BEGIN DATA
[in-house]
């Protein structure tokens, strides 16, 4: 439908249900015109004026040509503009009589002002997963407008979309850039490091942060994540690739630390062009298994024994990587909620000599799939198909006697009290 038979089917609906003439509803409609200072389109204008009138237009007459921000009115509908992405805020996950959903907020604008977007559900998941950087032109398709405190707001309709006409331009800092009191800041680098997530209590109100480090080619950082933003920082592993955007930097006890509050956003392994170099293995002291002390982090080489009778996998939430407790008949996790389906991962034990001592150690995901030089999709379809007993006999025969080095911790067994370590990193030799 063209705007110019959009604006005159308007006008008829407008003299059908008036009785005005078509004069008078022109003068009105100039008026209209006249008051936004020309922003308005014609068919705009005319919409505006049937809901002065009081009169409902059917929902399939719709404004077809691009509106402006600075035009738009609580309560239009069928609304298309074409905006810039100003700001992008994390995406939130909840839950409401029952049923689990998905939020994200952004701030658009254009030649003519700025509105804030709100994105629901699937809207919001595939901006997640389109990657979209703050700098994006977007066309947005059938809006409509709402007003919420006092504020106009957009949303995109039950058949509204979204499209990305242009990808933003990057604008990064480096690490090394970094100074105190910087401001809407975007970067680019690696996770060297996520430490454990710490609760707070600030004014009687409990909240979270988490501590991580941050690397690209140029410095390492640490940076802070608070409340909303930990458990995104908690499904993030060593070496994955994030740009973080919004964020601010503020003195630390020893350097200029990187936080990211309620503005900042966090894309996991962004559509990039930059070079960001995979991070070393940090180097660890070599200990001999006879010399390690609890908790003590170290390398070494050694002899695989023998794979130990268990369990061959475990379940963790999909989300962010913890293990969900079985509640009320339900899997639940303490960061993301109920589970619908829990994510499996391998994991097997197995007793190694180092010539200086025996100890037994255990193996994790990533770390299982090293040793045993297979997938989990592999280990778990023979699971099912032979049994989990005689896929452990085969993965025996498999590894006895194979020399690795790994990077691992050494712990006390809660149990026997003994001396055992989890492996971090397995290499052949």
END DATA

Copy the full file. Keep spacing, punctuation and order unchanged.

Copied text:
[in-house]
């Protein structure tokens, strides 16, 4: 439908249900015109004026040509503009009589002002997963407008979309850039490091942060994540690739630390062009298994024994990587909620000599799939198909006697009290 038979089917609906003439509803409609200072389109204008009138237009007459921000009115509908992405805020996950959903907020604008977007559900998941950087032109398709405190707001309709006409331009800092009191800041680098997530209590109100480090080619950082933003920082592993955007930097006890509050956003392994170099293995002291002390982090080489009778996998939430407790008949996790389906991962034990001592150690995901030089999709379809007993006999025969080095911790067994370590990193030799 063209705007110019959009604006005159308007006008008829407008003299059908008036009785005005078509004069008078022109003068009105100039008026209209006249008051936004020309922003308005014609068919705009005319919409505006049937809901002065009081009169409902059917929902399939719709404004077809691009509106402006600075035009738009609580309560239009069928609304298309074409905006810039100003700001992008994390995406939130909840839950409401029952049923689990998905939020994200952004701030658009254009030649003519700025509105804030709100994105629901699937809207919001595939901006997640389109990657979209703050700098994006977007066309947005059938809006409509709402007003919420006092504020106009957009949303995109039950058949509204979204499209990305242009990808933003990057604008990064480096690490090394970094100074105190910087401001809407975007970067680019690696996770060297996520430490454990710490609760707070600030004014009687409990909240979270988490501590991580941050690397690209140029410095390492640490940076802070608070409340909303930990458990995104908690499904993030060593070496994955994030740009973080919004964020601010503020003195630390020893350097200029990187936080990211309620503005900042966090894309996991962004559509990039930059070079960001995979991070070393940090180097660890070599200990001999006879010399390690609890908790003590170290390398070494050694002899695989023998794979130990268990369990061959475990379940963790999909989300962010913890293990969900079985509640009320339900899997639940303490960061993301109920589970619908829990994510499996391998994991097997197995007793190694180092010539200086025996100890037994255990193996994790990533770390299982090293040793045993297979997938989990592999280990778990023979699971099912032979049994989990005689896929452990085969993965025996498999590894006895194979020399690795790994990077691992050494712990006390809660149990026997003994001396055992989890492996971090397995290499052949």